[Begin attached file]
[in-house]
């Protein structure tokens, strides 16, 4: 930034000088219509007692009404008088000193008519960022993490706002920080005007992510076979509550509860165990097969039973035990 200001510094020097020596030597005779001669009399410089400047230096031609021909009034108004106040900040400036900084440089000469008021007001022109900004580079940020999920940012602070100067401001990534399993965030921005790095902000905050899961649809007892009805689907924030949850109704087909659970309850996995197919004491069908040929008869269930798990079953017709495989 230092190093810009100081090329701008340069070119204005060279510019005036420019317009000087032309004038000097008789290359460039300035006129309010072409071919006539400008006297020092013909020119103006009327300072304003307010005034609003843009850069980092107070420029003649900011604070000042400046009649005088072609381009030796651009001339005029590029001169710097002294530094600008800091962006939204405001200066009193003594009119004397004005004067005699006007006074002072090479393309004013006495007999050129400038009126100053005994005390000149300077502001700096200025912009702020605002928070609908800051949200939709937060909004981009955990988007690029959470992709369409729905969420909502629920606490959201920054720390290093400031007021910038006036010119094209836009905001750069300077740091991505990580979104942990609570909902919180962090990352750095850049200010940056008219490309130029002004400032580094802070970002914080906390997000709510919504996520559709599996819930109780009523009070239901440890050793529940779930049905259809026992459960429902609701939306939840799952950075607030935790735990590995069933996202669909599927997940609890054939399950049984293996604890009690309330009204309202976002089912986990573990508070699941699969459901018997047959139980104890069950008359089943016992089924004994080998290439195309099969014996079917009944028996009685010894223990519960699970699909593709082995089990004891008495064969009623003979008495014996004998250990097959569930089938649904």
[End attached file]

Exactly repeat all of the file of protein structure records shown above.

[in-house]
């Protein structure tokens, strides 16, 4: 930034000088219509007692009404008088000193008519960022993490706002920080005007992510076979509550509860165990097969039973035990 200001510094020097020596030597005779001669009399410089400047230096031609021909009034108004106040900040400036900084440089000469008021007001022109900004580079940020999920940012602070100067401001990534399993965030921005790095902000905050899961649809007892009805689907924030949850109704087909659970309850996995197919004491069908040929008869269930798990079953017709495989 230092190093810009100081090329701008340069070119204005060279510019005036420019317009000087032309004038000097008789290359460039300035006129309010072409071919006539400008006297020092013909020119103006009327300072304003307010005034609003843009850069980092107070420029003649900011604070000042400046009649005088072609381009030796651009001339005029590029001169710097002294530094600008800091962006939204405001200066009193003594009119004397004005004067005699006007006074002072090479393309004013006495007999050129400038009126100053005994005390000149300077502001700096200025912009702020605002928070609908800051949200939709937060909004981009955990988007690029959470992709369409729905969420909502629920606490959201920054720390290093400031007021910038006036010119094209836009905001750069300077740091991505990580979104942990609570909902919180962090990352750095850049200010940056008219490309130029002004400032580094802070970002914080906390997000709510919504996520559709599996819930109780009523009070239901440890050793529940779930049905259809026992459960429902609701939306939840799952950075607030935790735990590995069933996202669909599927997940609890054939399950049984293996604890009690309330009204309202976002089912986990573990508070699941699969459901018997047959139980104890069950008359089943016992089924004994080998290439195309099969014996079917009944028996009685010894223990519960699970699909593709082995089990004891008495064969009623003979008495014996004998250990097959569930089938649904």